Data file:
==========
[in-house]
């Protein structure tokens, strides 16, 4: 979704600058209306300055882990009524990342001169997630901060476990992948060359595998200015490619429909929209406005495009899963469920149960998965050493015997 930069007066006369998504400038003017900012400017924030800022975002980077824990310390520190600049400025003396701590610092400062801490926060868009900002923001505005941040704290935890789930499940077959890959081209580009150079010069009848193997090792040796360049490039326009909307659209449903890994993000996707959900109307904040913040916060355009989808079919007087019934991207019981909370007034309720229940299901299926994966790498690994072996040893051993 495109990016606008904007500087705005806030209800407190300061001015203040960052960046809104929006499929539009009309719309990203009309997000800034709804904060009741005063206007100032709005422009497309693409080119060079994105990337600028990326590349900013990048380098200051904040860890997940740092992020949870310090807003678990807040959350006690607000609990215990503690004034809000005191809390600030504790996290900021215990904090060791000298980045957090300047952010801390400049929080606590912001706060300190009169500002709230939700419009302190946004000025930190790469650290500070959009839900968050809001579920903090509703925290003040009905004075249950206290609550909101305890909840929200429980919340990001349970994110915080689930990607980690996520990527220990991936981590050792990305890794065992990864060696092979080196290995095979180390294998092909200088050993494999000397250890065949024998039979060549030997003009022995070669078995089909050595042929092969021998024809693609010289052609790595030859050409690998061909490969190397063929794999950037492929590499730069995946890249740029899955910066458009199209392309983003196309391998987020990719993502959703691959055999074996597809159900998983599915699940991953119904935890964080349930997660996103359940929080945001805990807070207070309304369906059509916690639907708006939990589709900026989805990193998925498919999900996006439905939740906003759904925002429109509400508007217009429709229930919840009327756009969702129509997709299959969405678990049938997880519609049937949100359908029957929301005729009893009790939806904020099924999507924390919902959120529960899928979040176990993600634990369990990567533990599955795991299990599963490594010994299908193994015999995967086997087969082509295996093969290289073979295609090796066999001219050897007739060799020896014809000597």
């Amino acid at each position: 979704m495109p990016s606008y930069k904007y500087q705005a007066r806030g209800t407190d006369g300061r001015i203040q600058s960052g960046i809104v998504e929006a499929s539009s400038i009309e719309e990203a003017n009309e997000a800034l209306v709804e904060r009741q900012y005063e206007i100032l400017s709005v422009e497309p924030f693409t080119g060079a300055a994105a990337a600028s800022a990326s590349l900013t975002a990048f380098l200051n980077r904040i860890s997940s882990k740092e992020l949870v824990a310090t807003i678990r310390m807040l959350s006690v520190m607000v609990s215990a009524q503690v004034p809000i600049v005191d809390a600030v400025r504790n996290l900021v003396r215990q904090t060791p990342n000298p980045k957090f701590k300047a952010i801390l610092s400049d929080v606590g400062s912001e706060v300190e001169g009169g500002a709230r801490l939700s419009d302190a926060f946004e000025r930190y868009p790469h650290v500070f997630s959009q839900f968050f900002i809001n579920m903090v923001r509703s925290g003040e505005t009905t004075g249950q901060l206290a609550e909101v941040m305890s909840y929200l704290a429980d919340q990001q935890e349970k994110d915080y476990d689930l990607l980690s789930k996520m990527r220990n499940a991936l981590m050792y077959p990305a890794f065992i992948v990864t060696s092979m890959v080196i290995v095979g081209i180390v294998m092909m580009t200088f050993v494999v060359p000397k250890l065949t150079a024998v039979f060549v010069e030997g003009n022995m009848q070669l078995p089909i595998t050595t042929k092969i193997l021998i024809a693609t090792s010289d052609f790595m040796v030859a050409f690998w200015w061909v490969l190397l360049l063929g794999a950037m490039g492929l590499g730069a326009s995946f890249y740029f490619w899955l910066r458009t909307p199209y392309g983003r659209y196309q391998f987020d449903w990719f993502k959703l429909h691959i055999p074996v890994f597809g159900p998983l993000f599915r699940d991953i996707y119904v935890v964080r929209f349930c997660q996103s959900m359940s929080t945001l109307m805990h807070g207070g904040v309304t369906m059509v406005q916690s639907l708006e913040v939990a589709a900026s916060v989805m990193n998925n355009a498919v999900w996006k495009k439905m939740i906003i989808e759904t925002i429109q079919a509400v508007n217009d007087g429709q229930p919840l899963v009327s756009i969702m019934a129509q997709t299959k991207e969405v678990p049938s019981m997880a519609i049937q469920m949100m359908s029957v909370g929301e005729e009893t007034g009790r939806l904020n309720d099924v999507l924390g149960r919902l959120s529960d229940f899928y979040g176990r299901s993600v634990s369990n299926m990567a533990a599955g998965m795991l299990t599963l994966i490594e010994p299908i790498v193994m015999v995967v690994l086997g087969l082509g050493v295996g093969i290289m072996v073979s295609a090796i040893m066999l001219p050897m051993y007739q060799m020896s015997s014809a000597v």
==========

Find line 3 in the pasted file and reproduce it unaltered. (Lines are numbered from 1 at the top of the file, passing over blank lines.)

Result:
């Amino acid at each position: 979704m495109p990016s606008y930069k904007y500087q705005a007066r806030g209800t407190d006369g300061r001015i203040q600058s960052g960046i809104v998504e929006a499929s539009s400038i009309e719309e990203a003017n009309e997000a800034l209306v709804e904060r009741q900012y005063e206007i100032l400017s709005v422009e497309p924030f693409t080119g060079a300055a994105a990337a600028s800022a990326s590349l900013t975002a990048f380098l200051n980077r904040i860890s997940s882990k740092e992020l949870v824990a310090t807003i678990r310390m807040l959350s006690v520190m607000v609990s215990a009524q503690v004034p809000i600049v005191d809390a600030v400025r504790n996290l900021v003396r215990q904090t060791p990342n000298p980045k957090f701590k300047a952010i801390l610092s400049d929080v606590g400062s912001e706060v300190e001169g009169g500002a709230r801490l939700s419009d302190a926060f946004e000025r930190y868009p790469h650290v500070f997630s959009q839900f968050f900002i809001n579920m903090v923001r509703s925290g003040e505005t009905t004075g249950q901060l206290a609550e909101v941040m305890s909840y929200l704290a429980d919340q990001q935890e349970k994110d915080y476990d689930l990607l980690s789930k996520m990527r220990n499940a991936l981590m050792y077959p990305a890794f065992i992948v990864t060696s092979m890959v080196i290995v095979g081209i180390v294998m092909m580009t200088f050993v494999v060359p000397k250890l065949t150079a024998v039979f060549v010069e030997g003009n022995m009848q070669l078995p089909i595998t050595t042929k092969i193997l021998i024809a693609t090792s010289d052609f790595m040796v030859a050409f690998w200015w061909v490969l190397l360049l063929g794999a950037m490039g492929l590499g730069a326009s995946f890249y740029f490619w899955l910066r458009t909307p199209y392309g983003r659209y196309q391998f987020d449903w990719f993502k959703l429909h691959i055999p074996v890994f597809g159900p998983l993000f599915r699940d991953i996707y119904v935890v964080r929209f349930c997660q996103s959900m359940s929080t945001l109307m805990h807070g207070g904040v309304t369906m059509v406005q916690s639907l708006e913040v939990a589709a900026s916060v989805m990193n998925n355009a498919v999900w996006k495009k439905m939740i906003i989808e759904t925002i429109q079919a509400v508007n217009d007087g429709q229930p919840l899963v009327s756009i969702m019934a129509q997709t299959k991207e969405v678990p049938s019981m997880a519609i049937q469920m949100m359908s029957v909370g929301e005729e009893t007034g009790r939806l904020n309720d099924v999507l924390g149960r919902l959120s529960d229940f899928y979040g176990r299901s993600v634990s369990n299926m990567a533990a599955g998965m795991l299990t599963l994966i490594e010994p299908i790498v193994m015999v995967v690994l086997g087969l082509g050493v295996g093969i290289m072996v073979s295609a090796i040893m066999l001219p050897m051993y007739q060799m020896s015997s014809a000597v």